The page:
It does, you know. You just have to get it hot enough.

Monday, January 31, 2005

Back to School Again

Started the spring semester planning to take two classes: Drawing I and Japanese. I decided against taking the for-a-grade Japanese class that met every morning at 0830. Instead I decided to take a once-a-week evening class at a local adult-ed program, there’s no pressure for grades, it’s cheaper, etc. etc.

My Drawing I instructor is great. She’s a MFA painting candidate in her early 30s, likes teaching intro classes, and is really enthusiastic about art in general. I was nervous going to class today, but by the end of class, I was really into it and I’m looking forward to the rest of the semester.

The plan is still for me to get into a serious ID program, which means putting together a portfolio and not making an ass of myself when I go to my interview on 25 Feb. A fair chunk of my portfolio work is documenting previous projects, making sketches and SolidWorks models of new projects and a sketchbook full of ideas and brainstorming. I’m also finishing off one of my firewood racks as a present for some friends which means many hours in the garage with the TIG laying down butt-welds in carbon steel.

I want to stop talking about school for a few moments and talk about how much I love TIG welding. The cheapest and easiest types of welding, SMAW (stick) and GMAW (MIG) are great for all sorts of uses, but I really detest both of them.

Stick welding is great because you can weld rusted or dirty metal or in nasty environments or wierd positions. But with stick, sparks go everywhere, the welds are ugly, you have to hammer off the slag, and the welds are really ugly. If you’re driving by a road construction project and you see flashes of light and huge showers of sparks, that’s probably someone using a stick welder to put together steel girders or other huge chunks of metal. Stick is really easy to learn — I was able to put together a welding table with a stick welder as my first project. But trick things like filler-less welds are impossible with stick, and there’s no way to weld aluminum or exotic metals.

MIG welding is also easy. Imagine a hot glue gun that uses metal instead of plastic — just pull the trigger and you’re welding. But the welds, oh they are ugly. Ugly ugly ugly. And like stick welding, there are limits as to what you can weld based on the type of metal and the type of weld. If you’re making something like weightlifting equipment or ladder racks for trucks, MIG is definitely the way to go. A person without much training can crank out huge amounts of finished product at a really low cost.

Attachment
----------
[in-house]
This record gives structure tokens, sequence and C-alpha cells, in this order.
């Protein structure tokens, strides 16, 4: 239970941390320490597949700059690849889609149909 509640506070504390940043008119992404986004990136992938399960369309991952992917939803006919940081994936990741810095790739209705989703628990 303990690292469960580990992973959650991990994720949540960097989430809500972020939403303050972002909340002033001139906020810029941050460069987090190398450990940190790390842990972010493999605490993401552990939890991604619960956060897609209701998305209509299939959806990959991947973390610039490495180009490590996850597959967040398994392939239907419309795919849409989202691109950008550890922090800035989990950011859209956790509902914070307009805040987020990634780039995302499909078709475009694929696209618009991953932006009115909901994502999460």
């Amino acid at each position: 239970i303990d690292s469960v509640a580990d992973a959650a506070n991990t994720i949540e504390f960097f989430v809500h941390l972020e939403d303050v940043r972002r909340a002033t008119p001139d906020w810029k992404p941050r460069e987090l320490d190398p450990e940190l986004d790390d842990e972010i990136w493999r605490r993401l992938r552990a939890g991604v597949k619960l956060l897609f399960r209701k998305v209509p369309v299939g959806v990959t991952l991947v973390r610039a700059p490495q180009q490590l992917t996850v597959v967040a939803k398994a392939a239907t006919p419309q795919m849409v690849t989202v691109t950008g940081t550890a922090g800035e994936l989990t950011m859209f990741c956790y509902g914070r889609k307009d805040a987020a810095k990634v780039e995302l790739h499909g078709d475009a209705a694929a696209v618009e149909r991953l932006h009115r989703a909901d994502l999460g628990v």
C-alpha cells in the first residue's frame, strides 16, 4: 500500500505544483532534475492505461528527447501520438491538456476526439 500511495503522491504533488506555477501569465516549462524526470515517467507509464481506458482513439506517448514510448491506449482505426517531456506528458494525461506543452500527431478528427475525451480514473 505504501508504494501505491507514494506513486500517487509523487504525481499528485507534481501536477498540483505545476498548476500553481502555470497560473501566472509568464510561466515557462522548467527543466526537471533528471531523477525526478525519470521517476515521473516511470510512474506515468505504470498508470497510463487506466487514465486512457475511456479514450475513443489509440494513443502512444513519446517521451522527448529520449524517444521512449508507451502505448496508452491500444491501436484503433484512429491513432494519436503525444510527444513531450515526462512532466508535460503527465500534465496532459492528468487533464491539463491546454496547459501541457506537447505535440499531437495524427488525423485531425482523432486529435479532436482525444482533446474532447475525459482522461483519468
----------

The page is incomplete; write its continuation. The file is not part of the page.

But TIG, oh how I love the TIG. Weld together two pieces of stainless steel without using any filler? No problem. Weld together tube steel then grind the weld off leaving a smooth, polished surface that looks like it was made from a single piece of metal? Sure! How about welding together these bits of aluminum? I’ll get right on it. Dissimilar metals? Of course! Exotic metals? If you own a bicycle frame made of titanium, it was probably TIG welded and by a live human, not a robot.

TIG welding is at least as hard to learn as gas welding, requires levels of cleanliness not found in many home shops, and requires more expensive gear. While you’re learning you’ll probably spend more time grinding clean new TIG electrodes than you will be using them, but eventually you’ll get the hang of it and start cranking out beautiful welds. TIG welding requires a sort of meditative calm and you’ll find yourself in a near trance as you go thru the motions of laying down a bead. But like any skill that’s difficult to learn, the results are the payoff — beautiful welds.

For the really geeky people out there, Miller has a great bit on their site for choosing the right welding technology.

…back to school…

I see two outcomes from going back to school: an ID degree and a full-time job as a designer; or learning enough that I can open something like The Crucible. In my fantasy dream world, I have an ID firm that cranks out great work by day and teaches industrial arts and design skills by night.

In the really real world, I’d be happy with either one of those.

And as it’s now an hour past my bed-time,  お休み!

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posted by jet at 23:27  

1 Comment

  1. I would love to learn Japanese. When I was with Sony (SCEE), there was meant to be a program in place for employees to learn Japanese – unfortunately it never came through.
    I must admit for a robot builder ( I really have not done much welding at all – most of my builds so far are small scale ones, or using panels etc. I really must get the hang of welding though.
    When you use ID – you do mean Interior Designer dont you?

    Comment by orion — 2005/02/02 @ 00:45

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